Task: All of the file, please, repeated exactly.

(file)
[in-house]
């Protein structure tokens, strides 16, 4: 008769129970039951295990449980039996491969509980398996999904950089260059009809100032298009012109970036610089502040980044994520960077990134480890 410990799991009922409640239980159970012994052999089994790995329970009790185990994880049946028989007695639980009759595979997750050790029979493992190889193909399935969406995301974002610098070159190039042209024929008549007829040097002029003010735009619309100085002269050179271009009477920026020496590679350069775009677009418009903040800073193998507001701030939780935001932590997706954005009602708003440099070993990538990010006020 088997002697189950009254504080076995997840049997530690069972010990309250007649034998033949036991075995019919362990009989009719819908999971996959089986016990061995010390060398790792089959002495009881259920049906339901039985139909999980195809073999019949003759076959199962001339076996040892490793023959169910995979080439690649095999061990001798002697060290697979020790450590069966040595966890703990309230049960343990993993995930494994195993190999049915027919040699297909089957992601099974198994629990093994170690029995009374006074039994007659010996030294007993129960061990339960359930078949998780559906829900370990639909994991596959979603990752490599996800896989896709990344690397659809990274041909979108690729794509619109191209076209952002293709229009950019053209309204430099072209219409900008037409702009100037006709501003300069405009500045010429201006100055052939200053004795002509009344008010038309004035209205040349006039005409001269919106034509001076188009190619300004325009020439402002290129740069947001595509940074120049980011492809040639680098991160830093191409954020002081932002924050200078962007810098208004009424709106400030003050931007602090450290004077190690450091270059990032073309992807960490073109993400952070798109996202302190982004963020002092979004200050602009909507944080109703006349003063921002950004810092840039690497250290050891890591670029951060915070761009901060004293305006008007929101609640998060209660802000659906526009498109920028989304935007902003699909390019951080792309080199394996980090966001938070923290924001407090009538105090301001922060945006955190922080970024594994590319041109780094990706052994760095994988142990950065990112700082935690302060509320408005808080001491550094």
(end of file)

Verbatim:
[in-house]
């Protein structure tokens, strides 16, 4: 008769129970039951295990449980039996491969509980398996999904950089260059009809100032298009012109970036610089502040980044994520960077990134480890 410990799991009922409640239980159970012994052999089994790995329970009790185990994880049946028989007695639980009759595979997750050790029979493992190889193909399935969406995301974002610098070159190039042209024929008549007829040097002029003010735009619309100085002269050179271009009477920026020496590679350069775009677009418009903040800073193998507001701030939780935001932590997706954005009602708003440099070993990538990010006020 088997002697189950009254504080076995997840049997530690069972010990309250007649034998033949036991075995019919362990009989009719819908999971996959089986016990061995010390060398790792089959002495009881259920049906339901039985139909999980195809073999019949003759076959199962001339076996040892490793023959169910995979080439690649095999061990001798002697060290697979020790450590069966040595966890703990309230049960343990993993995930494994195993190999049915027919040699297909089957992601099974198994629990093994170690029995009374006074039994007659010996030294007993129960061990339960359930078949998780559906829900370990639909994991596959979603990752490599996800896989896709990344690397659809990274041909979108690729794509619109191209076209952002293709229009950019053209309204430099072209219409900008037409702009100037006709501003300069405009500045010429201006100055052939200053004795002509009344008010038309004035209205040349006039005409001269919106034509001076188009190619300004325009020439402002290129740069947001595509940074120049980011492809040639680098991160830093191409954020002081932002924050200078962007810098208004009424709106400030003050931007602090450290004077190690450091270059990032073309992807960490073109993400952070798109996202302190982004963020002092979004200050602009909507944080109703006349003063921002950004810092840039690497250290050891890591670029951060915070761009901060004293305006008007929101609640998060209660802000659906526009498109920028989304935007902003699909390019951080792309080199394996980090966001938070923290924001407090009538105090301001922060945006955190922080970024594994590319041109780094990706052994760095994988142990950065990112700082935690302060509320408005808080001491550094």